‘Tis the Season for Toy Stocks

The almost 3% drop in Black Friday sales this year has dented hopes for a strong holiday shopping season but not the expectations of billions of children worldwide. They are still expecting stockings to be filled and gifts to be wrapped. As mom and dad cut back on their own jolly spending to afford the hot new toys this season, investors may want to look to stocks of companies that make the must-haves of every girl and boy.

Holiday spending may not be so jolly this year

The National Retail Foundation reports that shoppers spent about $57.4 billion in the four days to December 1st, down 2.9% from the previous year. Besides the dismal overall number, shoppers also spent nearly 4% less on average. The weakness in spending could last through the shopping season as disposable incomes have barely budged over the last four years and consumer confidence reported last month fell to its lowest level in seven months.

Anyone with young kids knows that you do not want to wake up Christmas morning and not have a few ‘wow’ items under the tree. The sacrifice moms and dads will make by not getting all they want will pale in comparison to seeing a disappointed young one.

While more weakness in sales will probably hurt all retailers, the toy makers could come out relatively better. Two companies rule the space, Mattel (MAT) with its long-running Barbie and Hot Wheels brands, and Hasbro (HAS) with its strong position in movie-related toys.

Mattel has a market capitalization of $15.5 billion and is more than twice as large as its rival. The shares plummeted more than 10% in July when the company missed earnings on slower growth in the Fisher-Price line and a change to the Barbie promotional strategy. The company is seeing some success with new brands like Monster High and beat earnings expectations by 8% in the most recent quarter.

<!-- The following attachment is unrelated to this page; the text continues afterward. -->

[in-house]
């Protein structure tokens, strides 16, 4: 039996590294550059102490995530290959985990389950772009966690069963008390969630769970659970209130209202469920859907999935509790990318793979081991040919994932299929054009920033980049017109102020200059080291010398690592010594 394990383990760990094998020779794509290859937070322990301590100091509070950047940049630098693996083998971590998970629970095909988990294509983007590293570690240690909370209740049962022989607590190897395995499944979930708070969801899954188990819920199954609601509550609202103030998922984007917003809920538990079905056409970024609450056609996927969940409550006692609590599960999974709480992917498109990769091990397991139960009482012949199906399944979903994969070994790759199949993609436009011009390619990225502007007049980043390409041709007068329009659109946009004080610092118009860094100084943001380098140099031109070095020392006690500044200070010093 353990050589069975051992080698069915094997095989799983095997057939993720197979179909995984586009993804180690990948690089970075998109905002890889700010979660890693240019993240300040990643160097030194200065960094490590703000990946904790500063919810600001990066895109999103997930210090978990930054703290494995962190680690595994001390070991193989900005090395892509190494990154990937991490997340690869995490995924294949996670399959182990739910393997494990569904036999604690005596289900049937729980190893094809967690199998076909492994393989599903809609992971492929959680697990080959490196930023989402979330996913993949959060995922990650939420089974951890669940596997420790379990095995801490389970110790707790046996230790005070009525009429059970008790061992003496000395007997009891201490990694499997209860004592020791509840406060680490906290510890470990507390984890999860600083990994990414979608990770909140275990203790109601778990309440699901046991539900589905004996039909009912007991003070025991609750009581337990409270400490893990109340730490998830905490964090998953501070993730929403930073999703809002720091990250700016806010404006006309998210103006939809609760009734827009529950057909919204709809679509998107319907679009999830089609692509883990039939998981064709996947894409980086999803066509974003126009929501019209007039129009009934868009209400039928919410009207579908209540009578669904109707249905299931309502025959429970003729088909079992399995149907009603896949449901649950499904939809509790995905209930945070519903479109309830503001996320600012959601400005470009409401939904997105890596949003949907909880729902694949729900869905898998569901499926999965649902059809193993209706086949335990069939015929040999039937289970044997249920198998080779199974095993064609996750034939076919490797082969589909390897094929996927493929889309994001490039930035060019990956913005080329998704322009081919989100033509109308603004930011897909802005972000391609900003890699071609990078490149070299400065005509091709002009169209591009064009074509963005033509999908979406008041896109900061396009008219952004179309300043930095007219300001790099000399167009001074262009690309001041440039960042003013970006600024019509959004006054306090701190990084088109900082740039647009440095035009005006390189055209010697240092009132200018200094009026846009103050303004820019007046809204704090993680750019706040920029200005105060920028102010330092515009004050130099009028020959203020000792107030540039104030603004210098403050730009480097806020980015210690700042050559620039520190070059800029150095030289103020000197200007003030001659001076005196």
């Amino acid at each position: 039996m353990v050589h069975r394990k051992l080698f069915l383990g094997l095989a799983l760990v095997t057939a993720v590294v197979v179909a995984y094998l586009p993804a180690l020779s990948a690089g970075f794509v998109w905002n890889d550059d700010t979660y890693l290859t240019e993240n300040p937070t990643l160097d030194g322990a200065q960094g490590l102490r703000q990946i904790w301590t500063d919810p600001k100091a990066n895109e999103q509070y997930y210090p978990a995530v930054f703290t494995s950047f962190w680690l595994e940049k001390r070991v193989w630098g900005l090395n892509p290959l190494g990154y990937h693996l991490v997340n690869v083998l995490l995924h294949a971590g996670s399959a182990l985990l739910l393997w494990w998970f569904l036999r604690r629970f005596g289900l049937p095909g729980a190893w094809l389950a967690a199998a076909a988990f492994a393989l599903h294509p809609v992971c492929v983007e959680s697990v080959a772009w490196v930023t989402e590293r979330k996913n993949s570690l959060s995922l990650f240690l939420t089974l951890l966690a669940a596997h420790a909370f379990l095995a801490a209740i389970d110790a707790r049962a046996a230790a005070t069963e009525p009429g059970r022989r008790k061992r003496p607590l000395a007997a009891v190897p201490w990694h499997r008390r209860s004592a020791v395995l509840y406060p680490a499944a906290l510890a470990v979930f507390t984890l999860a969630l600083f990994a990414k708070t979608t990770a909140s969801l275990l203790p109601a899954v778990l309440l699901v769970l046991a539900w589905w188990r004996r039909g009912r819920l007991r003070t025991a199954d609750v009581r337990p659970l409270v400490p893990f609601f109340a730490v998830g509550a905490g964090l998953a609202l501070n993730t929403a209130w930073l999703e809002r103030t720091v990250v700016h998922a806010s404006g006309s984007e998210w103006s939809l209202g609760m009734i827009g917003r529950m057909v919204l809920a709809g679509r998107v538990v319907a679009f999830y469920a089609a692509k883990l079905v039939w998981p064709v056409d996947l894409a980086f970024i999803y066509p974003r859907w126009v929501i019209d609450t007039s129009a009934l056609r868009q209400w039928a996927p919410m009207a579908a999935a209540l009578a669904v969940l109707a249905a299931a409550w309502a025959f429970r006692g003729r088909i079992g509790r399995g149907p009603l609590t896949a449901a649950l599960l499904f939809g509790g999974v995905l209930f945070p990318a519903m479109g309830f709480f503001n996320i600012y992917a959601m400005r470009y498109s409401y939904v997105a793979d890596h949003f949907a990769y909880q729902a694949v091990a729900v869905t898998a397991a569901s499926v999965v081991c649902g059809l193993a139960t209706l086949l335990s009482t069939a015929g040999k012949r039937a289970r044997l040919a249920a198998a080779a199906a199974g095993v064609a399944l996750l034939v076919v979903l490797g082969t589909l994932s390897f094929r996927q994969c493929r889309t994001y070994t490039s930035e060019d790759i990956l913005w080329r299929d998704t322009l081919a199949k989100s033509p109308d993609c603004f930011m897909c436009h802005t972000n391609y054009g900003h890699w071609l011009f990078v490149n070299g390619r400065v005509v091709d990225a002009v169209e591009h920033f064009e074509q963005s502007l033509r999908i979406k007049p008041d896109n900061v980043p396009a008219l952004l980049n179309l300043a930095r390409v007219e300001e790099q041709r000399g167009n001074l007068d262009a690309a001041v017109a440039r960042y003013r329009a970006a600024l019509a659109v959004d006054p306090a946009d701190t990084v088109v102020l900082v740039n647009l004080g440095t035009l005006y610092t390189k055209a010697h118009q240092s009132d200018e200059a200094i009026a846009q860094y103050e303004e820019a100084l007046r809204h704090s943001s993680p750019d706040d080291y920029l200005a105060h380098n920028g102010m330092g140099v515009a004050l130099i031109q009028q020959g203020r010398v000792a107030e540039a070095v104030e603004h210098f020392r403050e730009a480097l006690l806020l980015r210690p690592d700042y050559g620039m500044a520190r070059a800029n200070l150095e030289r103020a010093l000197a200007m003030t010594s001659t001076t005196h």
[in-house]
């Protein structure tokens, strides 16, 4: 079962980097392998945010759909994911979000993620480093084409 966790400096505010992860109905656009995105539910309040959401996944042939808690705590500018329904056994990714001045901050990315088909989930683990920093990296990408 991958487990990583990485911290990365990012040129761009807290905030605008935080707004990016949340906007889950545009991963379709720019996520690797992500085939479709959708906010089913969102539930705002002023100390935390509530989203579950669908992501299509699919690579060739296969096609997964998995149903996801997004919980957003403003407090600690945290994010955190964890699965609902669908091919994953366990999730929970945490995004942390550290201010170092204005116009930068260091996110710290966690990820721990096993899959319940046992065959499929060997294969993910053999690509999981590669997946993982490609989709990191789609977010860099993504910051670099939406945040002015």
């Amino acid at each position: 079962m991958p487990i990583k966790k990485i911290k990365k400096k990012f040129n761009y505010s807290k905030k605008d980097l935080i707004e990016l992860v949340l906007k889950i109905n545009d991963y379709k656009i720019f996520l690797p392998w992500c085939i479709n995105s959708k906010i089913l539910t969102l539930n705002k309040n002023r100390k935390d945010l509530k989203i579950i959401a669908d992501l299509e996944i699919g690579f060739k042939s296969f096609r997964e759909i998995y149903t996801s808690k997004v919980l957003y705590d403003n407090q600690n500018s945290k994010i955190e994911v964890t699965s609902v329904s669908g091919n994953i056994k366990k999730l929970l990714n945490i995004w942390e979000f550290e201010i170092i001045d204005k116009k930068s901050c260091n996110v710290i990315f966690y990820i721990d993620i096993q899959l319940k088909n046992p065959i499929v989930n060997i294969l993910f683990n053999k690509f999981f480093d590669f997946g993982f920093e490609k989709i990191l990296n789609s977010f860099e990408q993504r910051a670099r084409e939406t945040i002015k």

The company books 44% of revenue from international sources, with Europe accounting for roughly half of foreign sales. Total sales grew by an annual rate of 1.5% over the last five years to $6.4 billion last year. With the big drop in July, the stock is relatively cheap at 19 times trailing earnings. The shares pay a 3.2% dividend yield.

Hasbro is the smaller of the two toy companies with a market cap of $6.8 billion. Shares are up more than 40% over the last year as the company’s licensed movie toys, specifically the Marvel line-up, looks to boost sales. Beyond the movie-related action toys, the company also sells traditional board games through its Milton Bradley and Parker Brothers lines.

Hasbro also books about 44% of sales internationally though exposure to emerging markets is slightly higher than Mattel. Total sales grew by an annual rate of 1.3% over the last five years to $4.1 billion last year. The shares pay a 3.0% dividend yield and look relatively expensive at 24.6 times trailing earnings.

toy maker dividend chart

Choosing between the two names is difficult. Mattel is much less expensive and has grown revenue at a faster rate, along with marginally higher dividend. Hasbro has the all important diversifier in movie-related toys and the Marvel collaboration could pay off big time in the next few years. Both companies are diversifying internationally, especially into emerging markets where consumer spending is increasing at a much faster rate than in the United States.

I like Hasbro, mostly on the diversification into toys licensed from the Marvel superhero movies. Four movies are in post-production (sequels for Captain America, The Amazing Spider-Man and X-Men and a new franchise with Guardians of the Galaxy) and are set to release in 2014.

One disadvantage for Hasbro is its exposure to traditional board games which may see lower sales against online competition. While the company has been transitioning its games to the online space, the jury is still out on how well the company can drive sales to old favorites like Monopoly and Clue.

If holiday retail sales continue to come out under estimates, you might not want to choose between the two companies. Shares of both companies pay a higher dividend yield than either the S&P500 or the Market Vectors Retail ETF (RTH). While I prefer Hasbro on its movie-related toys, Mattel is relatively cheaper and is seeing strong growth in some new brands. Maybe ‘tis the season to buy both.


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